Many moons ago when I was busy ripping up the world of Retail IT consulting I investigated having my postage stamp of a London garden designed by a pro. In the end I designed it myself and with a friends ‘handy’ husband built it, planted it and sat back and enjoyed it. So why employ a designer? Well in hindsight I wish I had because I hit every bump in the road there was to hit, a tiny space but no less complicated. These are some of the issues I encountered doing it myself that I now know my designer self would have known already and been able to preempt saving time and consequently money for me the client.

1. Conservations areas and TPO’s – I was lucky enough to live in a conservation area. Which meant installing unbelievably expensive box sash windows and clay tile replacement rooves. But for the garden does this matter? Well yes it does. EVERY tree and shrub  in a conservation area is protected, not just those with a trunk over 75mm at 1m high, those on private and public land. EVERY ONE. There are trees with TPO’s (Tree Protection Orders) on them too but all your shrubs and trees are also in the sights of the local Tree Officer.

There’s a local tree officer? oh yes he or she is responsible for deciding if / what work can be done on your conserved trees and TPO’d trees, they are also responsible for assessing specimens for  TPO status.

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SUmmer house nestling in the trees at Le Manoir aux Quat’ Saison, Oxfordshire

This means before every snip and prune you need to complete a form and have it approved.

2. Planning regulations – We built a deck over about 1/3rd of the garden, I later found out it was ‘too high’ at just over 300mm and I should have had planning permission. I was lucky enough not to have to rebuild but it would have been a very expensive mistake. Garden designers know the relevant planning regulations and usually have a trick or two up their sleeves to work within them.

A secondary element was choosing unsuitable boards and laying them the wrong way. Who knew that when it rained they would become an ice rink and in the winter covered in slimy green algae. Not the man at the timber merchant where I bought them apparently. My garden designer self would have known and suggested suitable solutions and basic good practice e.g. spacing boards so they could drain directly and ‘move’ in the changing season without buckling.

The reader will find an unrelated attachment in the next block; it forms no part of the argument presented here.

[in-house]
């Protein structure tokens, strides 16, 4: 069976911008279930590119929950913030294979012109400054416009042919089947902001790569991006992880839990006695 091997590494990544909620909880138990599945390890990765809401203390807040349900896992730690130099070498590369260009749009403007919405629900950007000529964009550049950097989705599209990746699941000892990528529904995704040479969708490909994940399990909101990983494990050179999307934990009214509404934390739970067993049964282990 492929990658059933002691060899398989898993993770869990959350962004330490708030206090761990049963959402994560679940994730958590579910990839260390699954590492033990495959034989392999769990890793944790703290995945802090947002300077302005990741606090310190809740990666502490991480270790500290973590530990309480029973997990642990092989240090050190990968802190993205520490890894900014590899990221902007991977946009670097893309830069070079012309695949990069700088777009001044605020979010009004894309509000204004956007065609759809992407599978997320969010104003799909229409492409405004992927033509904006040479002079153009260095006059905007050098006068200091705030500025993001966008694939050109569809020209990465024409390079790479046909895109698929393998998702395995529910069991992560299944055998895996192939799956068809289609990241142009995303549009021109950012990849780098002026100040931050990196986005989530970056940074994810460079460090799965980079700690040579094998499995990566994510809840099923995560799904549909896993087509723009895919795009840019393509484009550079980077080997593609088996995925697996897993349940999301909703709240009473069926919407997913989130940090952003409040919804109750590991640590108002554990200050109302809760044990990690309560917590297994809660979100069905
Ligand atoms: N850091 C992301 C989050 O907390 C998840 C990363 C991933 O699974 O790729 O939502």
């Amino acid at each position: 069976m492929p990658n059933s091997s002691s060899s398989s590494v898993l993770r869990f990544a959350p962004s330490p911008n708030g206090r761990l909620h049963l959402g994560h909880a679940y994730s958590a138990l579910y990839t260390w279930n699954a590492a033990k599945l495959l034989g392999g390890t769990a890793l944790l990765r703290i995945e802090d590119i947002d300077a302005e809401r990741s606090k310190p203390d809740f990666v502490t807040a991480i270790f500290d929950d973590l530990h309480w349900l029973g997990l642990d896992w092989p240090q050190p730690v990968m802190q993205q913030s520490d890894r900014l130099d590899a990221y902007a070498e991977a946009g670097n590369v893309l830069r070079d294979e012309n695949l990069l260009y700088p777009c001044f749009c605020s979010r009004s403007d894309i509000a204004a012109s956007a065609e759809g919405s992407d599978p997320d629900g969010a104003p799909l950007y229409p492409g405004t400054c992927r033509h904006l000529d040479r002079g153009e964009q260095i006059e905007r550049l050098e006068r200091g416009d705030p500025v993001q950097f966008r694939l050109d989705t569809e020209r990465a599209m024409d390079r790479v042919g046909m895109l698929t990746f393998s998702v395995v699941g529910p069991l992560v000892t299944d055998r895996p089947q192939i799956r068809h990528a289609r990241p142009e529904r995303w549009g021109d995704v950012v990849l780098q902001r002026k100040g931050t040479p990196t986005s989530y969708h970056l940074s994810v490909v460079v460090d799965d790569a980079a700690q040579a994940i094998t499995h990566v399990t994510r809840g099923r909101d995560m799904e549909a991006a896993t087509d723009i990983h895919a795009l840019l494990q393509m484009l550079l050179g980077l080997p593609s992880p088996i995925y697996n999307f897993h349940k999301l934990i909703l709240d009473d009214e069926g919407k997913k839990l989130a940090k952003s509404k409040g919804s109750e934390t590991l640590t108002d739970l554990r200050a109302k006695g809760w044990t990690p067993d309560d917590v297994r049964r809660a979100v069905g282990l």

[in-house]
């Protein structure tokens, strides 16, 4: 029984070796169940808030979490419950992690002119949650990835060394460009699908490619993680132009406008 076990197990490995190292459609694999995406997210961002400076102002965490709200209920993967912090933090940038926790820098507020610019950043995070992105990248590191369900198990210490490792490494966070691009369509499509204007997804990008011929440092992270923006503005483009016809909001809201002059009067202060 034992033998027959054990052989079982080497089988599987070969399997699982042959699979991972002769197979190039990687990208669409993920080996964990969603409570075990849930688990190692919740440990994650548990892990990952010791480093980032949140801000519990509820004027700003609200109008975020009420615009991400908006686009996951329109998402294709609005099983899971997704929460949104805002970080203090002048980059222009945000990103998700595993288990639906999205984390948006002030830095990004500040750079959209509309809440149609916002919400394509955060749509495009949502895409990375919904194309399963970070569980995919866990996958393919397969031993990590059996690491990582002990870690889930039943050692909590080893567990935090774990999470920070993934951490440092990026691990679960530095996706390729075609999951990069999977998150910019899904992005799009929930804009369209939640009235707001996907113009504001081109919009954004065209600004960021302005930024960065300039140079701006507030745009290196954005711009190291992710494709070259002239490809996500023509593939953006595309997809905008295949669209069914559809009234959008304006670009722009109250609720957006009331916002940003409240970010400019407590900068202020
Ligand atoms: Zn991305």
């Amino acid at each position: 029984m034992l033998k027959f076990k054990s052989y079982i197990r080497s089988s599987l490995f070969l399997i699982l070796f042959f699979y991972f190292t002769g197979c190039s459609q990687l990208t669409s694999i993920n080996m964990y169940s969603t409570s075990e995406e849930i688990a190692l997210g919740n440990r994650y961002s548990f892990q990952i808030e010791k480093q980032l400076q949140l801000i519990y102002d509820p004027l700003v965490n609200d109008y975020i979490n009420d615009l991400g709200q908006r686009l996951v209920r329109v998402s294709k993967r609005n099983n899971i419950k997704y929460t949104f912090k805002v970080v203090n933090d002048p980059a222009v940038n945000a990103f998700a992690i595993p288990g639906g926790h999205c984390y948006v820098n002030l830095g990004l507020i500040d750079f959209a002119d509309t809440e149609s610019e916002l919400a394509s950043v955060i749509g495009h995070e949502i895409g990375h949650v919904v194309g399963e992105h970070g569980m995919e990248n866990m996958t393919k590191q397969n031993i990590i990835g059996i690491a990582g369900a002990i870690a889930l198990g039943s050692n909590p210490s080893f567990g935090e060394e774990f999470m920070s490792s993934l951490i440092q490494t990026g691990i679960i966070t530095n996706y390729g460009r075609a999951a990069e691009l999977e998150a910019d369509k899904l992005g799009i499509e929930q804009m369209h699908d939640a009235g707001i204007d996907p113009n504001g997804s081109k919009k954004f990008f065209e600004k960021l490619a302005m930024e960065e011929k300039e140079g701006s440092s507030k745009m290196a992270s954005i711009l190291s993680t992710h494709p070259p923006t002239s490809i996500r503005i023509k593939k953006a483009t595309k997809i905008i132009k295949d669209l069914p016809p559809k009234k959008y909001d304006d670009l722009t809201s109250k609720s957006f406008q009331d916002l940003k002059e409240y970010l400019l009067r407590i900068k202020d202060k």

3. Front drives and SUDS – We hear all the time that front drives are being paved over and that there is a loss of greenery to the nation. What we don’t hear is that for more than a decade all this paving MUST have been permeable and must follow the SUDS (Sustainable Urban Drainage Systems) regulations so as not to add to the already overburdened waste water systems in our towns. My designer self knows of several lovely materials and layouts that do this job, she also knows how to green a perfect, useable driveway making it dual purpose. Functional and beautiful, and with clever planting wildlife friendly too boot.

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4. How small is too big – We all impulse buy now and then but impulse buy garden furnishings at your peril as I did, I bought a 6 seater when in fact I only had space for a 4 seater with room to actually move around it. Do you know how big the average Terrace is? and how much space you need to comfortably seat 6 or 8 or 12 people without them being trapped in their seats for an entire meal? How wide should a path be? can you get a digger through your side gates? How high is a conformable sitting wall? How high can boundary fencing be? and so on, all rattling around in the mind of the designer as they prowl through your outside spaces.

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5. Right Plant Right Place – This is a fairly obvious expertise for your appointed design guru, or it should be. Not only can they produce half a dozen perfect plants for your dry shady spot but they can usually give you seasonal interest year round while they do it. We all love to impulse buy plants and garden centers sell plants in flower pretty much, very little else sells. That’s the truth. Buying something to fill a spot for a given seasons vibrant flowers can be a good idea  but  does is also do good things in non flowering times? which will be much of it’s year. Garden designer plants have to work hard for their place in a planting plan. I expect mine to do a minimum of two seasons of interest usually more.

Designers are no less impulse driven than you are but in our minds we are impusling for a specific spot, in a specific client garden. We NEED to see plants in flower and foliage too, we fall in and out of love with plants just like you do, though I suspect you don’t have a list of never again plants! I do. Garden centers are fun but they are comparatively expensive and buying a plant that won’t thrive in your garden conditions is either a shame when it turns up it’s toes and dies or a slog when you have to molly coddle it continually so it grows.

This is the one area I didn’t get caught by costly mistakes. Well, no too much!

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Walled garden borders at NT Wimpole Hall, Cambridgeshire

Of course there are many other reasons why getting a designer on your team early on is a great decision, sign up to our new newsletter for more in depth hints and tips – top right of the page……

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